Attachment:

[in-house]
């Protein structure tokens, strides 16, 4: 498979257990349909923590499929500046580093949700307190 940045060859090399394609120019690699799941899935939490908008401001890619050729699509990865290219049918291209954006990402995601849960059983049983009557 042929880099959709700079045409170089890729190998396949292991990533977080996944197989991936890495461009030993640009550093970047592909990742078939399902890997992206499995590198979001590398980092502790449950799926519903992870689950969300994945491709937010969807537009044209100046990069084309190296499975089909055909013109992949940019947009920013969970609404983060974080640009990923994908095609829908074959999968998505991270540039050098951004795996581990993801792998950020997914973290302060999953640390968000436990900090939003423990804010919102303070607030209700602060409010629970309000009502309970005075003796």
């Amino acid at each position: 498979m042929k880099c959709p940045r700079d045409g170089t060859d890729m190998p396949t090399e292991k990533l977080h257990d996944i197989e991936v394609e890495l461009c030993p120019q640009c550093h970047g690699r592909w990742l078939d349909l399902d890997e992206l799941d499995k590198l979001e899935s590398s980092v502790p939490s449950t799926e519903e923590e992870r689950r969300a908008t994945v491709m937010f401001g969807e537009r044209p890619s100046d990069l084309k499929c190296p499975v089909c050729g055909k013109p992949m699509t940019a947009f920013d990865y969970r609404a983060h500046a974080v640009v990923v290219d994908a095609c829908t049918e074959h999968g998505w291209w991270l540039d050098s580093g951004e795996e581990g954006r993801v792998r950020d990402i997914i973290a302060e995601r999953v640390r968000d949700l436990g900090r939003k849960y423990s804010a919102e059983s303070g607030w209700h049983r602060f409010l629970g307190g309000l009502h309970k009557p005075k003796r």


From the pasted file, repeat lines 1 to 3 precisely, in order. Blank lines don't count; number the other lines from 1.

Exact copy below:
[in-house]
């Protein structure tokens, strides 16, 4: 498979257990349909923590499929500046580093949700307190 940045060859090399394609120019690699799941899935939490908008401001890619050729699509990865290219049918291209954006990402995601849960059983049983009557 042929880099959709700079045409170089890729190998396949292991990533977080996944197989991936890495461009030993640009550093970047592909990742078939399902890997992206499995590198979001590398980092502790449950799926519903992870689950969300994945491709937010969807537009044209100046990069084309190296499975089909055909013109992949940019947009920013969970609404983060974080640009990923994908095609829908074959999968998505991270540039050098951004795996581990993801792998950020997914973290302060999953640390968000436990900090939003423990804010919102303070607030209700602060409010629970309000009502309970005075003796």
């Amino acid at each position: 498979m042929k880099c959709p940045r700079d045409g170089t060859d890729m190998p396949t090399e292991k990533l977080h257990d996944i197989e991936v394609e890495l461009c030993p120019q640009c550093h970047g690699r592909w990742l078939d349909l399902d890997e992206l799941d499995k590198l979001e899935s590398s980092v502790p939490s449950t799926e519903e923590e992870r689950r969300a908008t994945v491709m937010f401001g969807e537009r044209p890619s100046d990069l084309k499929c190296p499975v089909c050729g055909k013109p992949m699509t940019a947009f920013d990865y969970r609404a983060h500046a974080v640009v990923v290219d994908a095609c829908t049918e074959h999968g998505w291209w991270l540039d050098s580093g951004e795996e581990g954006r993801v792998r950020d990402i997914i973290a302060e995601r999953v640390r968000d949700l436990g900090r939003k849960y423990s804010a919102e059983s303070g607030w209700h049983r602060f409010l629970g307190g309000l009502h309970k009557p005075k003796r």